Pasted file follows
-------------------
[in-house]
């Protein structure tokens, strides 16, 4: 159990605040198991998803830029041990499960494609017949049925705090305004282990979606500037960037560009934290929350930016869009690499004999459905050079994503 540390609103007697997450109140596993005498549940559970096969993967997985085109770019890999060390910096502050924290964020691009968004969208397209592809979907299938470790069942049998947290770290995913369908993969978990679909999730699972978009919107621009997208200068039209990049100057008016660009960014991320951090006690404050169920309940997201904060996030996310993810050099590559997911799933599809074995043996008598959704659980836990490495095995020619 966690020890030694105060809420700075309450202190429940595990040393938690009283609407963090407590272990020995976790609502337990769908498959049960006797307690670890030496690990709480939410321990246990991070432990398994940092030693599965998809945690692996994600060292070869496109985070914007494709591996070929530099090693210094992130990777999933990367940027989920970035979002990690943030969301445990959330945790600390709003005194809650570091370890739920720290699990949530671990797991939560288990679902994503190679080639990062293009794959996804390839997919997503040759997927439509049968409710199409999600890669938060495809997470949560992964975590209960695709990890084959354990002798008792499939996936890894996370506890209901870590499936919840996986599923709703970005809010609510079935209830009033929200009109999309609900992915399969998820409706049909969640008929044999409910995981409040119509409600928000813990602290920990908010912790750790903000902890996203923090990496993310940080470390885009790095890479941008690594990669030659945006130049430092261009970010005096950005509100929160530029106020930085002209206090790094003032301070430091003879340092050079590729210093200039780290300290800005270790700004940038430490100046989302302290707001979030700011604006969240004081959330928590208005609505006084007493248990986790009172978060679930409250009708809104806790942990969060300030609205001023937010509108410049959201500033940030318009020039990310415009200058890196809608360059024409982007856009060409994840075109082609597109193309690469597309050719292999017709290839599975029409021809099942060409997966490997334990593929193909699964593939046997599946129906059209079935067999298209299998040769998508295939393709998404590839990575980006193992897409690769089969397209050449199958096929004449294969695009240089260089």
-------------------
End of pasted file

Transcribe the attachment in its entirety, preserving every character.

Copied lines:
[in-house]
């Protein structure tokens, strides 16, 4: 159990605040198991998803830029041990499960494609017949049925705090305004282990979606500037960037560009934290929350930016869009690499004999459905050079994503 540390609103007697997450109140596993005498549940559970096969993967997985085109770019890999060390910096502050924290964020691009968004969208397209592809979907299938470790069942049998947290770290995913369908993969978990679909999730699972978009919107621009997208200068039209990049100057008016660009960014991320951090006690404050169920309940997201904060996030996310993810050099590559997911799933599809074995043996008598959704659980836990490495095995020619 966690020890030694105060809420700075309450202190429940595990040393938690009283609407963090407590272990020995976790609502337990769908498959049960006797307690670890030496690990709480939410321990246990991070432990398994940092030693599965998809945690692996994600060292070869496109985070914007494709591996070929530099090693210094992130990777999933990367940027989920970035979002990690943030969301445990959330945790600390709003005194809650570091370890739920720290699990949530671990797991939560288990679902994503190679080639990062293009794959996804390839997919997503040759997927439509049968409710199409999600890669938060495809997470949560992964975590209960695709990890084959354990002798008792499939996936890894996370506890209901870590499936919840996986599923709703970005809010609510079935209830009033929200009109999309609900992915399969998820409706049909969640008929044999409910995981409040119509409600928000813990602290920990908010912790750790903000902890996203923090990496993310940080470390885009790095890479941008690594990669030659945006130049430092261009970010005096950005509100929160530029106020930085002209206090790094003032301070430091003879340092050079590729210093200039780290300290800005270790700004940038430490100046989302302290707001979030700011604006969240004081959330928590208005609505006084007493248990986790009172978060679930409250009708809104806790942990969060300030609205001023937010509108410049959201500033940030318009020039990310415009200058890196809608360059024409982007856009060409994840075109082609597109193309690469597309050719292999017709290839599975029409021809099942060409997966490997334990593929193909699964593939046997599946129906059209079935067999298209299998040769998508295939393709998404590839990575980006193992897409690769089969397209050449199958096929004449294969695009240089260089």